Friday, February 4, 2011

Tackling the Super Bowl, a Civic Soapbox essay by Robin Traywick Williams

I often think how blessed we are as a nation to have an institution that so perfectly reflects the American psyche and our deep attachment to tradition (by which I mean beer). I’m speaking of course about the Super Bowl.
On February 6, a hush will fall over the land as the American people gather before the family shrine for the annual rite of winter.

For people who wear team jerseys and buy lava lamps in their team’s colors, Super Bowl Sunday is the holiest high day on the religious calendar. Super Bowl Sunday easily eclipses New Year’s Eve as a party event. There may be a million people in Times Square on December 31, but on February 6, 130 million people will be at Super Bowl parties.

For many viewers, the ads are the best part. This year, ads cost $2,500,000 per 30-second spot, making them by far the highest-paid players on the screen.

Scrooges and humorless left-wingers enjoy the Super Bowl extravaganza in a self-righteous sort of way. They sniff that all the money spent on the half-time production could be better used to rebuild Haiti or feed the starving Somalians, oblivious to the fact that in America, we can indulge in a vulgar display of musical, marching, pyrotechnical exuberance costing millions of dollars, and it will represent only a fraction of the money we, as a people, have donated to disaster relief.

For the rest of the world, the game is soccer. But the World Cup doesn’t compare to the Super Bowl. For one thing, the image of major soccer competitions is one of collapsing grandstands and patrons being trampled to death. Whereas the image of the Super Beer…ooops, Freudian slip. The image of the Super Bowl is hot wings, pizza, Clydesdales in the snow, end zone celebrations, insane young men covered in body paint and nymphets in costumes made out of discarded gum wrappers. What’s not to like?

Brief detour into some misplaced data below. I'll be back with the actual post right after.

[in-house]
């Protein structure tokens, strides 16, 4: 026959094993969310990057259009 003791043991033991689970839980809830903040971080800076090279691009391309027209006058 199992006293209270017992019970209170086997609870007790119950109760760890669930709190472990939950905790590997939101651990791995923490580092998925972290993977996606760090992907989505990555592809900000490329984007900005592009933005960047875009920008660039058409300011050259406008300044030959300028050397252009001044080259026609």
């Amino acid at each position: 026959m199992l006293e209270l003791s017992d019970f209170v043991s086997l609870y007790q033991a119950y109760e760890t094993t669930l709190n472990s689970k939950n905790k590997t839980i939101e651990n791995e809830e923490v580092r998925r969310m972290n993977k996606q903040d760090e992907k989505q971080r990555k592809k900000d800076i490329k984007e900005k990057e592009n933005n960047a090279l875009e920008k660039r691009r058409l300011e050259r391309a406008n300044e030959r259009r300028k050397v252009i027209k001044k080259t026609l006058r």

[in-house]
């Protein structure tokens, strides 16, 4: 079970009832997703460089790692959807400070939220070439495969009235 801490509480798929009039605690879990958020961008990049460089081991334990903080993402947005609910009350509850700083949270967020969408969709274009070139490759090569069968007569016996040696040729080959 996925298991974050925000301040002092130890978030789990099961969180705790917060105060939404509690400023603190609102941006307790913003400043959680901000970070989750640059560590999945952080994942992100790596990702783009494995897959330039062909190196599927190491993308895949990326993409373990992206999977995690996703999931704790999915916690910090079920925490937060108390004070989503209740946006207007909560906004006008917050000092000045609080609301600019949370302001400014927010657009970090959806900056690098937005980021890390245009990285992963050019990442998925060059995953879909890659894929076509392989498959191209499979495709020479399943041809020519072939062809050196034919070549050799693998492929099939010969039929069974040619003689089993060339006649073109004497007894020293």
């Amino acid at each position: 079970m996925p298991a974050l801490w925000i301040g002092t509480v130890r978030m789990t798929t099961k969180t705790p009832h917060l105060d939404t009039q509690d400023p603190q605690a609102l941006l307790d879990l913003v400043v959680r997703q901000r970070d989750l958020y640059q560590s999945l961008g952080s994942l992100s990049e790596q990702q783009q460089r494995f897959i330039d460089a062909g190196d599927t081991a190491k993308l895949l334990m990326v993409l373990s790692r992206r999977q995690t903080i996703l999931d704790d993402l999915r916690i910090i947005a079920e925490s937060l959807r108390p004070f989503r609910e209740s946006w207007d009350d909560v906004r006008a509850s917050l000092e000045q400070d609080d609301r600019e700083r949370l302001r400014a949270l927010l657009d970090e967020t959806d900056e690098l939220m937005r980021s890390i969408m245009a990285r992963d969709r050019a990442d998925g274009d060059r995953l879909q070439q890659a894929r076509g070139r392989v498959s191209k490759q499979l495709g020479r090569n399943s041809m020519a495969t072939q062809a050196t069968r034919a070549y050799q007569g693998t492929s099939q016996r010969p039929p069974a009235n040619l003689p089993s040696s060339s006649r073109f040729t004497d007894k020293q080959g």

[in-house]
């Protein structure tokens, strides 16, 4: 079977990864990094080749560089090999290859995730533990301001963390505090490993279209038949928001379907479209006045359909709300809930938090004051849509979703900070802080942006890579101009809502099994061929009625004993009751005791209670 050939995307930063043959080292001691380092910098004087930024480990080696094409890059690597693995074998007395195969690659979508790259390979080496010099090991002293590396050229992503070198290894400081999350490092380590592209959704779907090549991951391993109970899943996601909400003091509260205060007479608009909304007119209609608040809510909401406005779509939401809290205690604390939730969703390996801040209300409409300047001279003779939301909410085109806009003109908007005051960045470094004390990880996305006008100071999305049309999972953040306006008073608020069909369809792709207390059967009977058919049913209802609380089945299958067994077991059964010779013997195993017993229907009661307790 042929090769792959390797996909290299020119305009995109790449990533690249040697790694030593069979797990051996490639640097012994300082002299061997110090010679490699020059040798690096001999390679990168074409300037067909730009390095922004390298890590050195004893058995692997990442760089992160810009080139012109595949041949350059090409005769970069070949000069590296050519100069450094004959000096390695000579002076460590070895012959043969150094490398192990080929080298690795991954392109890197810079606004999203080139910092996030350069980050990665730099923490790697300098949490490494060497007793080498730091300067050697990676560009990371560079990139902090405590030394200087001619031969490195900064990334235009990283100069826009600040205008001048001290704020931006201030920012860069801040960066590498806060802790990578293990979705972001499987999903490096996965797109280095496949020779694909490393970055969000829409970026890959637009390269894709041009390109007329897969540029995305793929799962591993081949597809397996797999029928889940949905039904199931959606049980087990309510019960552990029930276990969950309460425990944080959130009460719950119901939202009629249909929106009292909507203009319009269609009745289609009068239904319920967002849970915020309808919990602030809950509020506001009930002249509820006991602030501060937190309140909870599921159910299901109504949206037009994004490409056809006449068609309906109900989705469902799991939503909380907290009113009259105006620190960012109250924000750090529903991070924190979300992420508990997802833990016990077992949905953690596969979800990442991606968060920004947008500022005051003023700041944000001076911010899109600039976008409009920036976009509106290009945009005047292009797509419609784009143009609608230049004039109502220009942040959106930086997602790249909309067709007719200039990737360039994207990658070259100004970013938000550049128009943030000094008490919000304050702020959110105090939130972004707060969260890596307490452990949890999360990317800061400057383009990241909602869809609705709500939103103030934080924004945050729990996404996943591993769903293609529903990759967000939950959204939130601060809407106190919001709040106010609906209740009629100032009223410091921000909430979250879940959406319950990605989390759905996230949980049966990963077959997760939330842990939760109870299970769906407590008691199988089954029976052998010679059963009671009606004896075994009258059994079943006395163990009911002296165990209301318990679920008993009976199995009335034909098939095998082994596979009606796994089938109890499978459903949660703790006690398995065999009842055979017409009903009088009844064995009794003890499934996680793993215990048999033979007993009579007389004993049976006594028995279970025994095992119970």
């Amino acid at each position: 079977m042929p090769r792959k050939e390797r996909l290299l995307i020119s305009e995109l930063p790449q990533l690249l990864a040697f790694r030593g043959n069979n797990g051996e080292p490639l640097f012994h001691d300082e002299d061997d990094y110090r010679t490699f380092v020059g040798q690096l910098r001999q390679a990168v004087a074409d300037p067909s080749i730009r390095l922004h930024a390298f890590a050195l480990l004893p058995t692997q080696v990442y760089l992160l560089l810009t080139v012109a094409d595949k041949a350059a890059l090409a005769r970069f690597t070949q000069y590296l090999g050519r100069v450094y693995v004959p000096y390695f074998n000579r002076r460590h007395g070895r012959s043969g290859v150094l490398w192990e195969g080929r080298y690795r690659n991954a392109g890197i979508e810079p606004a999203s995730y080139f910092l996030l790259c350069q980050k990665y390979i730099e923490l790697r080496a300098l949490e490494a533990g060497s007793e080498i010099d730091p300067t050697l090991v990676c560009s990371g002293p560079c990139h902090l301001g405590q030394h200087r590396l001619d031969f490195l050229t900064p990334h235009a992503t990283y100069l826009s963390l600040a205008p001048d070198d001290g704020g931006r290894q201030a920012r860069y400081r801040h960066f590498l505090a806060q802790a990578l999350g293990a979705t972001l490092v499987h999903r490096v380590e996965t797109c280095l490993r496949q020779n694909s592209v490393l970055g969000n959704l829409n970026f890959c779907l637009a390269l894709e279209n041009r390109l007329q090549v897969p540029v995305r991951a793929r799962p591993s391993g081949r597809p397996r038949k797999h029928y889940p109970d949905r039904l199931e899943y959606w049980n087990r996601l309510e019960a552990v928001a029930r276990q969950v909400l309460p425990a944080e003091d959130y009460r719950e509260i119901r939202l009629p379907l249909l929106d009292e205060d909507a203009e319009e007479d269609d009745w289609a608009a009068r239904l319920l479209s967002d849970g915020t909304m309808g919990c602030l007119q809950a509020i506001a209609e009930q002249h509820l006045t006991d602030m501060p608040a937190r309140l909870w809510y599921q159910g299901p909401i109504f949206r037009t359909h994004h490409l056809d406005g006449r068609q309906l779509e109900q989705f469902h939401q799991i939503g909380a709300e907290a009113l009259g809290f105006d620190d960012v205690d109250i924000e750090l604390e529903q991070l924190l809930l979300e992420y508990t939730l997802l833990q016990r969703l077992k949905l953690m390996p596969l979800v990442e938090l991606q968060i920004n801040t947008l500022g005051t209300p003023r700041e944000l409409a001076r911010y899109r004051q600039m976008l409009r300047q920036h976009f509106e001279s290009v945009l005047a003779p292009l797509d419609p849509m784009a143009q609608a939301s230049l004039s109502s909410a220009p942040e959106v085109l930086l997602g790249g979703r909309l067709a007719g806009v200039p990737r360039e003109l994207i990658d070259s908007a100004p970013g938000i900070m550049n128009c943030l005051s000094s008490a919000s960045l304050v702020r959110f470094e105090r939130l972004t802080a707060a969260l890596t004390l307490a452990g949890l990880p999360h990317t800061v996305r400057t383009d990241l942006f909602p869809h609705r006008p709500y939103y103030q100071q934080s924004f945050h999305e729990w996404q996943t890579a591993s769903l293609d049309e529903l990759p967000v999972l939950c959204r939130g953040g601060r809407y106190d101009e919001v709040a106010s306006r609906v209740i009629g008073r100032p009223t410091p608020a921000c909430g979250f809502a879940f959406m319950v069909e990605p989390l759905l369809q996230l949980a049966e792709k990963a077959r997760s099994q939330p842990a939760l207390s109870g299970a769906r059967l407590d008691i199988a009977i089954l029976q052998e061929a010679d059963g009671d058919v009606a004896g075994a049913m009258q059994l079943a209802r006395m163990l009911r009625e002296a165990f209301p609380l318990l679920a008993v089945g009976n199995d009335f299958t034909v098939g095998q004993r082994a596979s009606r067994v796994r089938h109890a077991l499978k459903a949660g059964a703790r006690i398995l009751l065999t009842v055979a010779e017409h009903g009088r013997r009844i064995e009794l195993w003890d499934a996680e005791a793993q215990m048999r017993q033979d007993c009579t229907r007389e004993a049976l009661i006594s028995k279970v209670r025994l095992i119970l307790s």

Although the charm of the Super Bowl for me is that every aspect of the event is over-the-top, there are people who miss the joke. For instance, Janet Jackson’s famous wardrobe malfunction during the 2004 halftime caused a huge uproar. People who accept the barely-sanitized girlie show put on by the cheerleaders were shocked – shocked – to find that sexual titillation was an official part of the Super Bowl festivities.

These same people may also be surprised to learn that Super Bowl Sunday is one of the biggest betting days of the year. When I was on the Virginia Racing Commission, I once presided over a public hearing about whether to approve the construction of a racetrack in a certain county. One of the opponents said, “I have nothing against horse racing. I like horse racing. But why do you have to have gambling? Look how big pro football is and they don’t have gambling.”

There was a long second of stunned silence before the entire hearing room was convulsed with laughter.
Nothing says “excess” like the Super Bowl. We’re talking about an event where billions of dollars change hands, hours of airtime and gallons of ink are devoted to it, and many of the related activities are in questionable taste.

This is the essence of Who We Are: People who apply all-American overkill to a nationwide party held on the flimsy pretext of watching a game.

Is this a great country or what?

          ---  Robin Traywick Williams is the author of  Bush Hogs and Other Swine and  Chivalry, Thy Name is Bubba.  She lives in Crozier, where she spends her time writing about the ridiculous aspects of everyday life.

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